- Instead, try, ‘what could we do to help the team / department more?’ This prompts a broader conversation about the employee’s views on strengths and weaknesses.
After the review is over
You’ll discuss personal goals and any changes in behaviour during the meeting. It is always more productive to agree on those aims together. Make it clear what you’re looking for, from your team member, and how the business can try to support personal and professional development.
Summarize what you’ve discussed and formalise the new goals in writing. Ask for a signature on that document from your team member. That document can serve as a reference for the next performance review – but it can also serve as a backdrop to interim feedback and assessment.
Set clear, actionable goals that are deliverable and, if it is possible, empower your team to take responsibility for monitoring their own progress in the interim. This builds trust in the relationship.
- TIP: Use appropriate, motivating language in your reviews. A commercial goal is not the same thing as a personal and professional goal: well-chosen personal aims are motivating, but they also need to be achievable.
Employees are far more likely to be motivated by goals they’ve helped to create rather than ‘out of the box’ targets. Ask your team to iterate what those goals are, confirming that they’ve been understood and accepted their ‘mission’ – and agree on measurement of that progress.
Employees who understand how their progress can be measured are more likely to self-review in the interim and take independent corrective action when it’s needed.
It is just as important that an employee drives and takes ownership of their own performance and development as well as receiving the relevant support from the business/line manager.
Promote discreet channels for mutual feedback in the interim
In a small business, the flow of information should be in both directions . Your team needs to feel trusted, and be able to express ideas about their own individual performance – and how to improve it – on an ad hoc basis.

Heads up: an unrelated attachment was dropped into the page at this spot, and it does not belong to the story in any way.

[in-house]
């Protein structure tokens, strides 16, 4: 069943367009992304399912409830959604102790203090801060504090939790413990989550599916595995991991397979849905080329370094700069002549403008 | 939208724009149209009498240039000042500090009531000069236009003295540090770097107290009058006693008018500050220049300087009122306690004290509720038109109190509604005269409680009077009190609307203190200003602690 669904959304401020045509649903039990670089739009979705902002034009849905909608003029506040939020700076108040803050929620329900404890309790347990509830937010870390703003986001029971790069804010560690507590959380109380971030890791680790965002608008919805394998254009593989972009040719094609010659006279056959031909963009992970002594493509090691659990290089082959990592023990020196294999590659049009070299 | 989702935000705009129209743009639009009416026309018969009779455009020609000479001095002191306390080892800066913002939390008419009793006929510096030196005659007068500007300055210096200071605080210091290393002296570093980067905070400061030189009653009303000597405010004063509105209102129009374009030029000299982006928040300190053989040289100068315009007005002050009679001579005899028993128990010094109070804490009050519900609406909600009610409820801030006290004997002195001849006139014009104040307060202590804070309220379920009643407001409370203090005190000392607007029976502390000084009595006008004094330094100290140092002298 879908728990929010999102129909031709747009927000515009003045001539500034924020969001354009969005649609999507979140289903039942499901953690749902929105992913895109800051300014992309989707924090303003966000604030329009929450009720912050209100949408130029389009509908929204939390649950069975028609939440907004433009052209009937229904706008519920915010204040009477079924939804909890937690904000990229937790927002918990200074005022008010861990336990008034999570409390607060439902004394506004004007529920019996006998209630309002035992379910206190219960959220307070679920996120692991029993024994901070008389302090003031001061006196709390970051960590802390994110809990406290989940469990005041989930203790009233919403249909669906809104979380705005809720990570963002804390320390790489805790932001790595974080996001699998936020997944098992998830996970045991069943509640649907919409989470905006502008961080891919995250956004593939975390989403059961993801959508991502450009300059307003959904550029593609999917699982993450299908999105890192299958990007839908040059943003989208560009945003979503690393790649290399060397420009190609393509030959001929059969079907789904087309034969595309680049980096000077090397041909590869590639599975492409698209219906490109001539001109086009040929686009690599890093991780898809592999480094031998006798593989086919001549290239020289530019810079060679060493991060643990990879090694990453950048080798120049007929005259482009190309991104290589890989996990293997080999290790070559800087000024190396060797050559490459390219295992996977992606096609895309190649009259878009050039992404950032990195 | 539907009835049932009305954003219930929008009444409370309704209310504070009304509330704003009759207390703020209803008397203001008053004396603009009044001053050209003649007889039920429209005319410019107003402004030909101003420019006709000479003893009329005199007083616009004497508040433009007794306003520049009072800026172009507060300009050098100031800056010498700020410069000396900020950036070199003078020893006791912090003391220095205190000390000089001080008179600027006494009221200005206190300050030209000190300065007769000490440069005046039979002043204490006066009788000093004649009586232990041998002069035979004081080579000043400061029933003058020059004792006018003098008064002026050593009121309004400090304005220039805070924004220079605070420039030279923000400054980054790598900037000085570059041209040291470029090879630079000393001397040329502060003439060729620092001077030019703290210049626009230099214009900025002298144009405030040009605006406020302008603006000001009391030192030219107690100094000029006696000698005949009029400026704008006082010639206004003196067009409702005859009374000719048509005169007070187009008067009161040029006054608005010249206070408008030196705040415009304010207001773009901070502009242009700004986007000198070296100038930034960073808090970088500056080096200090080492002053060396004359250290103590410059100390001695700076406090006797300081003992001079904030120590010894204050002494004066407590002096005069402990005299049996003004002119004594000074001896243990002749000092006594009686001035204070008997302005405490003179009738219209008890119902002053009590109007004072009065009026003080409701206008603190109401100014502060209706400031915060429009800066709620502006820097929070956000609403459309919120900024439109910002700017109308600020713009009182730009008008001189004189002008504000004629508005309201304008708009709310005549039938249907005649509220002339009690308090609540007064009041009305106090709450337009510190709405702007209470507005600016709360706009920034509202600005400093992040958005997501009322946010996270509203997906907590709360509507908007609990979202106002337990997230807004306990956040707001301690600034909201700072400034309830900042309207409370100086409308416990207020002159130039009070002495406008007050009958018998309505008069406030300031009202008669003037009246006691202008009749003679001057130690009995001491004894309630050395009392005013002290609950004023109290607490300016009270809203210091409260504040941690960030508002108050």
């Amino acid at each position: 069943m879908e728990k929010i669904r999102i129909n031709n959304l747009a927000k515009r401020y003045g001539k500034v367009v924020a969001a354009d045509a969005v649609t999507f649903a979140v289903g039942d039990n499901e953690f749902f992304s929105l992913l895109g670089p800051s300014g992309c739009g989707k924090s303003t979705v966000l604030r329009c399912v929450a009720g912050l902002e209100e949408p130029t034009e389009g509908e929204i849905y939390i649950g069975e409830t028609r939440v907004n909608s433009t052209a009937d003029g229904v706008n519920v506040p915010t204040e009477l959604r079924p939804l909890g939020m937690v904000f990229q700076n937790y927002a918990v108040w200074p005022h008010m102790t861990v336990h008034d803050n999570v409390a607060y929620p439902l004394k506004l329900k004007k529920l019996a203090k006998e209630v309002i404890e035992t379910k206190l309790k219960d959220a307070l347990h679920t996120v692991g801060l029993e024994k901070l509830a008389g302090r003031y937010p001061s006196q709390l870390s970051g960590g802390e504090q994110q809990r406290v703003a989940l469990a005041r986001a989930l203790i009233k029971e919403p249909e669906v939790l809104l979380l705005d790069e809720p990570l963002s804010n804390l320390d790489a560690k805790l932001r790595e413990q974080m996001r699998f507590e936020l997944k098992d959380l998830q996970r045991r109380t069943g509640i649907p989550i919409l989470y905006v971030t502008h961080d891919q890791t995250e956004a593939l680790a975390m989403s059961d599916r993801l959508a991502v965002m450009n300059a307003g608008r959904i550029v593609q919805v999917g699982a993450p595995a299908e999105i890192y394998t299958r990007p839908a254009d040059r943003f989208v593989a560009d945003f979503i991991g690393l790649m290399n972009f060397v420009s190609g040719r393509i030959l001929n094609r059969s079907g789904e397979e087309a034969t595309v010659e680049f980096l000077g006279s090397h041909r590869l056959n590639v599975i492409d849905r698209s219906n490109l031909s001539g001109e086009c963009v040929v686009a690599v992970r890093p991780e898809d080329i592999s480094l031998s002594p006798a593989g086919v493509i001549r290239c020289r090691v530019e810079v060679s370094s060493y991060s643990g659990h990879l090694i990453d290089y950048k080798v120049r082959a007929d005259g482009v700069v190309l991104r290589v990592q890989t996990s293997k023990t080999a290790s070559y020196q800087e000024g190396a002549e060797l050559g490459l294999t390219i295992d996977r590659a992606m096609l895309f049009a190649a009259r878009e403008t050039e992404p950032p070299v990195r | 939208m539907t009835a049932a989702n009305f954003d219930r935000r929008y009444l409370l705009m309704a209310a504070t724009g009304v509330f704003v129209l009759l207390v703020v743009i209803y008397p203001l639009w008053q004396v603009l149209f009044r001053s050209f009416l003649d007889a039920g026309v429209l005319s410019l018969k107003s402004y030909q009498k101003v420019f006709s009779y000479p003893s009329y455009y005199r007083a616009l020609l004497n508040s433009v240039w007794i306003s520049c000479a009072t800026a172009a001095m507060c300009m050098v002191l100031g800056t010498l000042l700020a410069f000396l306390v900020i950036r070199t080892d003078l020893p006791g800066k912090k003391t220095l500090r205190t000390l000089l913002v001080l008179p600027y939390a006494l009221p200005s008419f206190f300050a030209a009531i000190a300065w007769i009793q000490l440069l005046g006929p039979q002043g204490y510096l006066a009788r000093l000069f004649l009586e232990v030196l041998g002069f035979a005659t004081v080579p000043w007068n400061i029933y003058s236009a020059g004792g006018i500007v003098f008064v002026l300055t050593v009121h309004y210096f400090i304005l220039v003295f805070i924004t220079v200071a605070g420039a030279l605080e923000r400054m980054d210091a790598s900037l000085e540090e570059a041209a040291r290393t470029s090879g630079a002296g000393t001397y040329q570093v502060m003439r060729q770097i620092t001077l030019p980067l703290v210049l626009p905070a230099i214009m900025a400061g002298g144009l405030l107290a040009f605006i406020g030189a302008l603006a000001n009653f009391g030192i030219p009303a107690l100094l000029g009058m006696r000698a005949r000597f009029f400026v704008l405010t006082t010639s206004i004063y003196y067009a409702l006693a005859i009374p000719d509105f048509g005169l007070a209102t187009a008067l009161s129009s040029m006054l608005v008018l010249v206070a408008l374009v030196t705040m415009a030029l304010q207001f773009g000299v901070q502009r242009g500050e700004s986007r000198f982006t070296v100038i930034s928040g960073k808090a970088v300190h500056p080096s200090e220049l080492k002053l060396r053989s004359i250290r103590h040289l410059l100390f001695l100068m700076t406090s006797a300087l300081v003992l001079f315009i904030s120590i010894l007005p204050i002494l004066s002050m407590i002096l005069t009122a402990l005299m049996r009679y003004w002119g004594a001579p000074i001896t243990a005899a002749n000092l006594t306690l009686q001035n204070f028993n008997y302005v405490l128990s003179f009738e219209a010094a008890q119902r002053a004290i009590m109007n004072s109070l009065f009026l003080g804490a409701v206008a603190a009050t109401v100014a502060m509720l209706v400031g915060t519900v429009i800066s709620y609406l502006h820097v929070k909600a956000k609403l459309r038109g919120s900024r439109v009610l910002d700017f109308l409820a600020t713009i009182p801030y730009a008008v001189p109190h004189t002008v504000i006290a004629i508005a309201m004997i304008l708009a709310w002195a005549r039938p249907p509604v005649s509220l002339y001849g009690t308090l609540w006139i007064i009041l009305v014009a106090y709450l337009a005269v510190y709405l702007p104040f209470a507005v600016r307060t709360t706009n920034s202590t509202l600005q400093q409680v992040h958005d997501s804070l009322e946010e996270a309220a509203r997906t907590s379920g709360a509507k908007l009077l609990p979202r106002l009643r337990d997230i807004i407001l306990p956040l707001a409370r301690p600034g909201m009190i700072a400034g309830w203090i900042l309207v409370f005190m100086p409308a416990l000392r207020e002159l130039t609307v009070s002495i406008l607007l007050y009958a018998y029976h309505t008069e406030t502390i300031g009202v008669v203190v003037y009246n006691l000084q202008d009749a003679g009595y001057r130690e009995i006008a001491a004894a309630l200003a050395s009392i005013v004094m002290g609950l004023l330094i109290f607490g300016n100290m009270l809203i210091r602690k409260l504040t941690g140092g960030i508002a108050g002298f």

Be accessible to your team, and make sure your management team is accessible on a daily basis. Think about encouraging ‘skip meetings’ on a quarterly basis, or more frequently if they prove popular and productive. A skip meeting involves your team meeting with the person one step above their direct manager. This ‘skip’ opens up a dialogue that might identify weaknesses in personal relationships or workplace behaviours that would otherwise be missed.
In a small business you may not have extensive access to human resources’ expertise or experience. It is a good idea to make a record of the review meeting’s content in enough detail. If you are a small, close-knit team, you may fall into the trap of ‘giving regular praise’ against ‘passing on constructive feedback’, as if this is a way to correct behaviours. Make praise special. Use positive feedback advisedly. If you do not, then it could become hollow and not be as effective.
As workplace expectations and practices continue to evolve, the benefits of feedback should be a major element of the relationships between managers and employees. By following these steps, companies can ensure feedback continues to strengthen the organisation and its people.
Please note that these guides are provided for information purposes only and not as advice or recommendations. Before deciding to undertake any course of action you may wish to seek independent professional advice.